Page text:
The Pulitzer Prize and 14-time Grammy winner, rapper Kendrick Lamar asks, “what the f*** is cancel culture, dawg?” in his track N95 from the album, Mr. Morale & the Big Steppers.
So, why do people cancel?
The cancel culture is a mass movement that emerged to raise arguments against hate speech and oppressors. But, cancel culture has slowly emerged as a practice that curbs pluralism of ideas and beliefs on social media based on the majority’s opinion.
The primary purpose of canceling people today is to outcast someone from social media because the masses didn’t like what they did or said.
How did the cancel culture emerge?
The movement started to help the masses call out powerful people and corrupt businesses on social media and take their presence, authority, and popularity away. But now, it has become a way to normalize and justify cyberbullying.
A few examples of cancel culture include celebs like Bill Cosby, R. Kelly, and Harvey Weinstein, who faced social media trials before appearing in court – and for good reason! These trials fueled strong movements like #metoo. But in recent years we’ve witnessed the internet canceling people for mere jokes, tweeting, artwork, and their ideas.
This makes us question ourselves…
Do we still believe in instant punishment?
Are we trying to curb someone’s freedom of speech by canceling them?
It is right to cancel someone who’s committed a criminal offense, and we must raise our voices against injustice and oppressors.
But, also be wary of the violation of freedom of speech. Blindly following someone on their every crusade will take us nowhere. As responsible citizens, we must stand by those who are doing better for society and actively participate in helping them bring social change and development to communities.
How to avoid blind cancel culture?
Before getting on someone’s bandwagon to cancel others, keep the following things in mind:
- Are they promoting a certain agenda of their own while canceling the other party?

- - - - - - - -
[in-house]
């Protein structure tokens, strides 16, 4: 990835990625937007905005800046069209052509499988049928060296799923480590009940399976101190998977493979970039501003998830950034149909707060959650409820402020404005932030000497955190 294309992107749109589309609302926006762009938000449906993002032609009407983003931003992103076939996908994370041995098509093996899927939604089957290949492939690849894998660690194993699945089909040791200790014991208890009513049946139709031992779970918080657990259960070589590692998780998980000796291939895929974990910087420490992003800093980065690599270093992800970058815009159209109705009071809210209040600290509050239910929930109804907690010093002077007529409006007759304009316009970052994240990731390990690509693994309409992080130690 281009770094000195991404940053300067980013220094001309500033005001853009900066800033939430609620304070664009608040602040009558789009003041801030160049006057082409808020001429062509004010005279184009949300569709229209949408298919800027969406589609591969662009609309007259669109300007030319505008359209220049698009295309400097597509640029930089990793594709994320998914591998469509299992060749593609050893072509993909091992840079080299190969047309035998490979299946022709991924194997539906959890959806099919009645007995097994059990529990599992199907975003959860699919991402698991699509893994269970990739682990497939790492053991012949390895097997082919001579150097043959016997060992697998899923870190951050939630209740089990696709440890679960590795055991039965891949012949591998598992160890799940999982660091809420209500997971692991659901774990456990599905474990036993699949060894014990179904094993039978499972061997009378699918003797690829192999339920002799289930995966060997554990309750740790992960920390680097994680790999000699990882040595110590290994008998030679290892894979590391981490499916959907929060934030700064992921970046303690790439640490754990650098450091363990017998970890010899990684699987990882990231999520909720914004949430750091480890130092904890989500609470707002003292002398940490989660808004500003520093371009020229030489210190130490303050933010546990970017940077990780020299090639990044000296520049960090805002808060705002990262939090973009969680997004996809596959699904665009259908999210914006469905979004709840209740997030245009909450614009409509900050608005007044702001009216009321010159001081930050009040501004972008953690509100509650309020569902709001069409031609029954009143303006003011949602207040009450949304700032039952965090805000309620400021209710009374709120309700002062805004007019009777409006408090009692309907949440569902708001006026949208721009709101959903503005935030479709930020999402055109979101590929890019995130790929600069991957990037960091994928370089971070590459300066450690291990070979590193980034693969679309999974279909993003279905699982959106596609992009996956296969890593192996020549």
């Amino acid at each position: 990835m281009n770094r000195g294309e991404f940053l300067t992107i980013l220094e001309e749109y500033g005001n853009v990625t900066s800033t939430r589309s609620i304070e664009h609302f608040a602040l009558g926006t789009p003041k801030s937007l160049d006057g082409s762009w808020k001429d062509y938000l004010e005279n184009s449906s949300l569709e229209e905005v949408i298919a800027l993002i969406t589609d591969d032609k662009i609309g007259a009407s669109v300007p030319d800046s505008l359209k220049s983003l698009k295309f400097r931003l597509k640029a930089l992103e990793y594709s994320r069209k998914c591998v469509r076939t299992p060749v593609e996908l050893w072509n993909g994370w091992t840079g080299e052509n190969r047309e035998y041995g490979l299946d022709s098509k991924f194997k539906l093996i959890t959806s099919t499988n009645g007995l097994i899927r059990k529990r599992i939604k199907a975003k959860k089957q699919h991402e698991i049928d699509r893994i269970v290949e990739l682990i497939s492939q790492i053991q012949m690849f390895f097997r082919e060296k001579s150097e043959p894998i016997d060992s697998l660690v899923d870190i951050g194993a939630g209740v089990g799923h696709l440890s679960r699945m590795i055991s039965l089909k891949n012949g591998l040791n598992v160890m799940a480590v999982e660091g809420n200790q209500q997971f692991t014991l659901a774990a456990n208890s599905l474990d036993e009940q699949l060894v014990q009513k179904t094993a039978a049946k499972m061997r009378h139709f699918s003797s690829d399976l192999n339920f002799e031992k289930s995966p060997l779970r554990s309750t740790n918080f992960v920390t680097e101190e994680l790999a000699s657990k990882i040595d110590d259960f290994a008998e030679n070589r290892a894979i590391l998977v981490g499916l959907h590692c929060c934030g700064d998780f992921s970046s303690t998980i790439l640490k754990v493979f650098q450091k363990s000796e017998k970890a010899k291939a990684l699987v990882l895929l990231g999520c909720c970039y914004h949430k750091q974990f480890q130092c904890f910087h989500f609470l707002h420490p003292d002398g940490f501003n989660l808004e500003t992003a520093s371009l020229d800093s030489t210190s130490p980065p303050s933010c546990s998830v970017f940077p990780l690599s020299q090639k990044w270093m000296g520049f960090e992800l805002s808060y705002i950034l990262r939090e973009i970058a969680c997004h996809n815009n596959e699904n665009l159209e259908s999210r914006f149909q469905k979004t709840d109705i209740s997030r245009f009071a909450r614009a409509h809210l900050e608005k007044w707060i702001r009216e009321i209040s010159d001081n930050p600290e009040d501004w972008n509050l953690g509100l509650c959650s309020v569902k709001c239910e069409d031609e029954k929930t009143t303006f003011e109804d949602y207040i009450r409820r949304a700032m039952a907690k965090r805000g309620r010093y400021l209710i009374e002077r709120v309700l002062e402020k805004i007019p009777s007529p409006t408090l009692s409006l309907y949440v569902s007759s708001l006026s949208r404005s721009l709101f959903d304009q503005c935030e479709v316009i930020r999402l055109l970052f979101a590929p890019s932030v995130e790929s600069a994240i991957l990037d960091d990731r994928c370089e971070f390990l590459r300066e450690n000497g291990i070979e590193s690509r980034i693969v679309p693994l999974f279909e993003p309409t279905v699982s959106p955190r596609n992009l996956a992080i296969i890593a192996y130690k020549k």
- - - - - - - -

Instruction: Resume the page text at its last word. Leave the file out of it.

- Are they just in it to gain clout out of this situation?
- Did they put any effort to go to the concerned authorities before a social outcry to cancel someone?
- Is their activism only limited to social media?
- Have they provided any proof or just their opinions?
Talk. Don’t yell.
While we have every right to speak out about what we believe, no one has the right to participate in the violation of freedom of speech. Understand that canceling someone for their opinion is not going to change their opinion.
Why do people cancel? To make the other person understand their mistakes. Instead of going ballistic on someone, we must try to convince them. Why not have a word before drawing any conclusions?
Read more: Leadership Ethics and Values
Don’t impose your opinions.
By imposing your will on someone, you only create extreme viewpoints and radically inclined individuals. Instead of canceling someone for their opinion, we must have a sense of empathy towards them. Our approach should be to calmly make them understand why they are wrong, and they still have a chance to change, and saying or believing in something politically incorrect is rectifiable.
Turn that phone off!
More often than not, you might be exaggerating the situation in your head. If you feel like a person is guilty and they are not owning up to their actions, take necessary legal actions. If it isn’t possible, then switch off that phone and take a walk before ranting online.
There’s more to life than Twitter
Humans have evolved to gossip about each other. Evolution biologists argue that it was a way to keep society in check. So it’s natural to complain about the wrong-doers of society and instigate the masses to raise their arguments against hate speech. But needing to impose your opinion backed up by the masses isn’t very ethical. There’s a fine line between calling someone out for their actions and canceling them because you don’t like them.
Think twice before following the cancel culture. Take the high road.
Speak up for a cause. Not for applause.
Cancel culture emerges from media: https://www.dataforprogress.org/blog/2022/6/9/new-poll-finds-that-opinions-about-cancel-culture-stem-from-media